Given businesses’ reliance on computer systems, there’s a temptation in a technology plan to rate every device on your network with a zero RTO (Recovery Time Objective). But the investment needed to create a thoroughly redundant environment can be too costly. Conversely, like the manufacturer with only an on-site backup in our example, economizing can put your data at risk.
In fact a local back-up is a good first stage of redundancy. But what was the content of the manufacturer’s back-up? When was the last back-up completed? Is company data stored on multiple devices (servers? PCs? tablets? phones?). Or is all data stored on a single server?
In its Business Continuity role, Bryley can guide you through the questions that will help you understand what steps will be workable for your organization to get back up and running normally after a disaster.
Layering: Multiple, Redundant Levels of Protection
Ideally, you want a combination of both the speed and availability of local back-ups and the peace-of-mind of a secured VPN (Virtual Private Network3 )-connected, off-site/cloud back-up. Data back-ups should be encrypted and follow the 3-2-1 rule for reliability: 3 copies of important data, 2 different media types, 1 copy off-site.
With a true back-up you can access previous states of data. With replication, typically a cloud service syncs to a local folder’s contents. In the latter case, if your folder’s contents are accidentally deleted, so too will the sync’s contents be deleted. A true back-up gives you multiple points in time from which you can restore your data.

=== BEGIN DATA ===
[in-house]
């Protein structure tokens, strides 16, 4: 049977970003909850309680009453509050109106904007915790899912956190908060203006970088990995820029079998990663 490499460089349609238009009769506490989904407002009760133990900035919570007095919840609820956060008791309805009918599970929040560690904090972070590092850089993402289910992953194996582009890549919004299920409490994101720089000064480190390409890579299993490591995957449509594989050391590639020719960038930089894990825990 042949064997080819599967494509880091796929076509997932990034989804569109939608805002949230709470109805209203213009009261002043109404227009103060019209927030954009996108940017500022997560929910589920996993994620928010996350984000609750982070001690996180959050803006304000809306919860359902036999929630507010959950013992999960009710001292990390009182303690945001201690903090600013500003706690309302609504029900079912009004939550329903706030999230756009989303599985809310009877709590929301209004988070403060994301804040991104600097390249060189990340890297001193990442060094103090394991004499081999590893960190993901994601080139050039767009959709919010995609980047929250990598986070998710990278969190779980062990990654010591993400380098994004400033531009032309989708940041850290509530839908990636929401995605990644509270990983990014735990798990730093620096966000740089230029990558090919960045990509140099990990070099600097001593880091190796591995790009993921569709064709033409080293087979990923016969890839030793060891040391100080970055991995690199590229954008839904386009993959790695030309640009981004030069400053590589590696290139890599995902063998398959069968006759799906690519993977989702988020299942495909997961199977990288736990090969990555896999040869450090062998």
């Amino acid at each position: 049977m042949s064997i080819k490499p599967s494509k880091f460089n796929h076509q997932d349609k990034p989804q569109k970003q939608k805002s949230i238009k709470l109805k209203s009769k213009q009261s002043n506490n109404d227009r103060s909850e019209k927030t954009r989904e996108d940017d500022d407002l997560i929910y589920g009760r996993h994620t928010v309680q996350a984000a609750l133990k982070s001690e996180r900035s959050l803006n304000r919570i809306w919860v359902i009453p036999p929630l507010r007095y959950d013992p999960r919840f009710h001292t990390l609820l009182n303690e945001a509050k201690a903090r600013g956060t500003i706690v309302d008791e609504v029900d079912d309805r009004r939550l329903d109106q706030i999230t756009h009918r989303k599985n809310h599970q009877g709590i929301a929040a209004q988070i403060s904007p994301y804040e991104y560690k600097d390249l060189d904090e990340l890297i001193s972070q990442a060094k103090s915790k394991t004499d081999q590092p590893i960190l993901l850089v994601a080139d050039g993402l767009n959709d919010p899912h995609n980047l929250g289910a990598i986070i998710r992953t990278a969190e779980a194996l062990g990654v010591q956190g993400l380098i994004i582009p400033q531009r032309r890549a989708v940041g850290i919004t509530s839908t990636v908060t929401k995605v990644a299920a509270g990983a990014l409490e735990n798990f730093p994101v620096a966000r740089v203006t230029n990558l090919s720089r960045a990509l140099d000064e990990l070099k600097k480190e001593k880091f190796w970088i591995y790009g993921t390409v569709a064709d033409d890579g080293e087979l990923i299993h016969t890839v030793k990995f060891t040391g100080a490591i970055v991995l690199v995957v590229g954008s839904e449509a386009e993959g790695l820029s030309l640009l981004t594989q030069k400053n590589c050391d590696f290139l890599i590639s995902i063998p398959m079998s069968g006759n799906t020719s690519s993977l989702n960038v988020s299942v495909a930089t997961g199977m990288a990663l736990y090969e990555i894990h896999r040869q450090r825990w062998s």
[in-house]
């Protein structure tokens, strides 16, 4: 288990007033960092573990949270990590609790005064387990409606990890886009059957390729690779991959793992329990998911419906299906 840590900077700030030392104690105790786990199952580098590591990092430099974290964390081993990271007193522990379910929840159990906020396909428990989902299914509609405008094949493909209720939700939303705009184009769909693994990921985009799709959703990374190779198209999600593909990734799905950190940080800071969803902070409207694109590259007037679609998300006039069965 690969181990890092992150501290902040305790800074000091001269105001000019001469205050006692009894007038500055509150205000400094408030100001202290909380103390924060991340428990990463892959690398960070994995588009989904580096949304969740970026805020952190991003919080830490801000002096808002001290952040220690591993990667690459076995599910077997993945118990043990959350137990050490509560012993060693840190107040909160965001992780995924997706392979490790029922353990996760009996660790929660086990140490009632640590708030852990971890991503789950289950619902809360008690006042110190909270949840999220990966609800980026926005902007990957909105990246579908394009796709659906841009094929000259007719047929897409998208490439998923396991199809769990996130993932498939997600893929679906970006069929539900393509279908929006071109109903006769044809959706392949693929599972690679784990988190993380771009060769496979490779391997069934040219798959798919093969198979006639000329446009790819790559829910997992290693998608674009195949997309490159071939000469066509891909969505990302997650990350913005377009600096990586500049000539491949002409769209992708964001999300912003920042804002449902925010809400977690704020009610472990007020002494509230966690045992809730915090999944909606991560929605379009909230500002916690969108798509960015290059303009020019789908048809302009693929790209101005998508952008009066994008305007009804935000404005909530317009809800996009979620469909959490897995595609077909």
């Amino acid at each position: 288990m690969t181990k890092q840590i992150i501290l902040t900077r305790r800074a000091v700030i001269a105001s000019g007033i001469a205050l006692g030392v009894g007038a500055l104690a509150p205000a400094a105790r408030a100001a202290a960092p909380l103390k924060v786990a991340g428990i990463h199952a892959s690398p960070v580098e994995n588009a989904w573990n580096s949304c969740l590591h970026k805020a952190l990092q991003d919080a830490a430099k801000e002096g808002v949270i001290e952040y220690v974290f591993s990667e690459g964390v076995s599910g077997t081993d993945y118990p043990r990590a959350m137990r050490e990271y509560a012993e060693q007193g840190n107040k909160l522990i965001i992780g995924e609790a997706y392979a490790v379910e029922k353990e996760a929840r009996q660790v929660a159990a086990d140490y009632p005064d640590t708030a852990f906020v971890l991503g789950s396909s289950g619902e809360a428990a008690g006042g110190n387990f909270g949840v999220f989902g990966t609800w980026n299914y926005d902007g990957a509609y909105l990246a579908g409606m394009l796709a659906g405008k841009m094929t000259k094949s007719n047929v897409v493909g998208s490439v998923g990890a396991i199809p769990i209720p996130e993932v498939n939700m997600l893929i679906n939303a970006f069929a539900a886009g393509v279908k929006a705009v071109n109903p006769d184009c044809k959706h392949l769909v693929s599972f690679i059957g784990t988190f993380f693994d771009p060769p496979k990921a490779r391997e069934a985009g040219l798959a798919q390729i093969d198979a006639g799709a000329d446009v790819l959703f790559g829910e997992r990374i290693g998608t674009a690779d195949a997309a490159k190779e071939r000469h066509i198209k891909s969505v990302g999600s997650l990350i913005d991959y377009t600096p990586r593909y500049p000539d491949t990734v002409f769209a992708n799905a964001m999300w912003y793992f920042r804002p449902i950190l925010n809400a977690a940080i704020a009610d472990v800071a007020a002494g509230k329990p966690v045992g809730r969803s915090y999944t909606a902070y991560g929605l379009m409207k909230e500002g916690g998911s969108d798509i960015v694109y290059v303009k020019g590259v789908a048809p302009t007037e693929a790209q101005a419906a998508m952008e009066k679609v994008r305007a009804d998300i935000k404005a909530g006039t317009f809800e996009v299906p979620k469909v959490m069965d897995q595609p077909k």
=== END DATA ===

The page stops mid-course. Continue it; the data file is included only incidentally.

In disk-to-disk (D2D) back-ups, an additional server or a Storage Area Network (SAN) is installed to store multiple data back-up sets. D2D back-ups are software-automated and complete quickly. In a recovery, administrators can quickly select and restore from several different points in time. Cloud back-up is a branch of D2D, in which a remote server automatically stores data back-up sets. Cloud back-up is hindered by relatively slow bandwidth, compared to a business’ LAN and so usually must do its work in nonbusiness hours.
Bryley’s BU/DR Hybrid Approach
Bryley’s back-up methodology is built around secure, real-time, automated, disk back-up, disk imaging, file-level back-ups, and bare-metal restore points 4 for Microsoft Windows-based servers and workstations. It combines the ease and speed of a D2D back-up with the protection of having encrypted, Cloud-based back-ups at monitored and secured remote sites.
Bryley’s approach provides you mission-critical local back-up for quicker access, and a remote back-up as a final safety net.
Right as Rain
Being proactive is your best defense. If your organization assesses the costs associated with a work disruption and implements an appropriate plan to recover the data, a BU/DR provider will be able to get your operations up and running with minimum downtime. Bryley Systems has been a trusted technology adviser to our clients since 1987. If you would like more information about Bryley’s Virtual CTO role or BU/DR implementation, please contact our team at 978-562-6077 or ITExperts@bryley.com
1 Older software is unprotected against bugs and exploitable holes in the code that give hackers access. These holes are even more serious when an update is issued, because the software maker publishes the nature of the holes that it has patched. These vulnerabilities can be exploited to implant malware and/or gain access to your data, which may be collected for sale, held for ransom or destroyed. Malware can stealthily gather business and employee data, including banking and credit card data, or, for criminal purposes, divert your business’ computing power.